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Tax implications of leasing commercial premises

Leasing commercial premises, such as an office building, hotels or stores have their own struggles compared to being a residential landlord. Making the correct tax payment and knowing what you can and can’t claim is key in being a successful commercial landlord.

When leasing out a commercial property, you must include the full amount of rent in you earn in your income tax return. You can claim deductions for expense related to renting out the property for the periods it is being rented or is available for rent, such as:

Tax deductions cannot be claimed on:

As a commercial property landlord, you are liable for GST when your property is up for lease if you are registered, or required to be registered for GST. You can claim GST credits on your purchases that relate to renting out your property, such as managing agent’s fees subject to the normal GST credits rules.

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News

You can now opt-out of super guarantee as a high income earner

February 21, 2020

If you’ve unintentionally been going over your superannuation concessional contributions cap in past years, you may not have to worry about it from now on. As of 1 January 2020, eligible individuals with multiple jobs can apply to opt-out of receiving super guarantee (SG) from some of their employers.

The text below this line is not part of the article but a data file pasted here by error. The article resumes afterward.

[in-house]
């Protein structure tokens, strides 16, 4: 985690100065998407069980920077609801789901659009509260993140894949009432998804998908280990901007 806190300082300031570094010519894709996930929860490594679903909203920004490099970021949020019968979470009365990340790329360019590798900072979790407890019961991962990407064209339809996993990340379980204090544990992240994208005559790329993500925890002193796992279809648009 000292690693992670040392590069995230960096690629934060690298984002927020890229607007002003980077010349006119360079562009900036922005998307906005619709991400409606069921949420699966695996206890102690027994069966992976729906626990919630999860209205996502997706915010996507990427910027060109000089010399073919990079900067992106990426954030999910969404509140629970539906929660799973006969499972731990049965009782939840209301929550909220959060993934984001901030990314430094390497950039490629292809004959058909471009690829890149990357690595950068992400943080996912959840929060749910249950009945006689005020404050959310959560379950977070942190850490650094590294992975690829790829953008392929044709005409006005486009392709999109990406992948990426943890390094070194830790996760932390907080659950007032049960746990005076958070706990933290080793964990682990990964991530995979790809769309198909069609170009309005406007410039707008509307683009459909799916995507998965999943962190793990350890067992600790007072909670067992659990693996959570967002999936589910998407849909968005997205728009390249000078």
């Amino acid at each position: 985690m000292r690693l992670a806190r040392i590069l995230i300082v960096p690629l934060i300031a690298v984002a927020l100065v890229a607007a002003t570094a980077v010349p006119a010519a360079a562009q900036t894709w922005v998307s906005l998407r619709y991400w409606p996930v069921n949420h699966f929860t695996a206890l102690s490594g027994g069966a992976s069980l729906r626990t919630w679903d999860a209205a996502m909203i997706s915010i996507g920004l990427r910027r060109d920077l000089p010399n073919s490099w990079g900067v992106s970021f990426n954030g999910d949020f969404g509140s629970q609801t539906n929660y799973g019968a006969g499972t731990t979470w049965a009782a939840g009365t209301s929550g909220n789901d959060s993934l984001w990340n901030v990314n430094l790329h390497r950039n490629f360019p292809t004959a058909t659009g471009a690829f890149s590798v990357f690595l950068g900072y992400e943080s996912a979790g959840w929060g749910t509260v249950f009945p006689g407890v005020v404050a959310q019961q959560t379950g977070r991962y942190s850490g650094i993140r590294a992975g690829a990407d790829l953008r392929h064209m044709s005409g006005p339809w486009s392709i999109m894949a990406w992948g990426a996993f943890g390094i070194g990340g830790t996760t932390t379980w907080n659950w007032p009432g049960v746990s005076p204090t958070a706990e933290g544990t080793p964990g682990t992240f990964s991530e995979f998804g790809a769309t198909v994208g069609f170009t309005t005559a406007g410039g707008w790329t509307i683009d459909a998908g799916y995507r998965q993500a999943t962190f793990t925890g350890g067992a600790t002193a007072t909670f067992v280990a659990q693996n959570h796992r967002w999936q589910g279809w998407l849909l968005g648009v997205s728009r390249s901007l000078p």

You may be eligible to apply if you:

Employees who are eligible can apply for the super guarantee shortfall exemption certificate when they complete the Super guarantee opt-out for high income earners with multiple employers form (NAT 75067).

When you opt-out of SG contributions, you must still receive SGC from at least one employer. If other employers agree to use the SG exemption, then they may provide an alternative remuneration package instead, as to not be disadvantaged. However, the exemption certificate: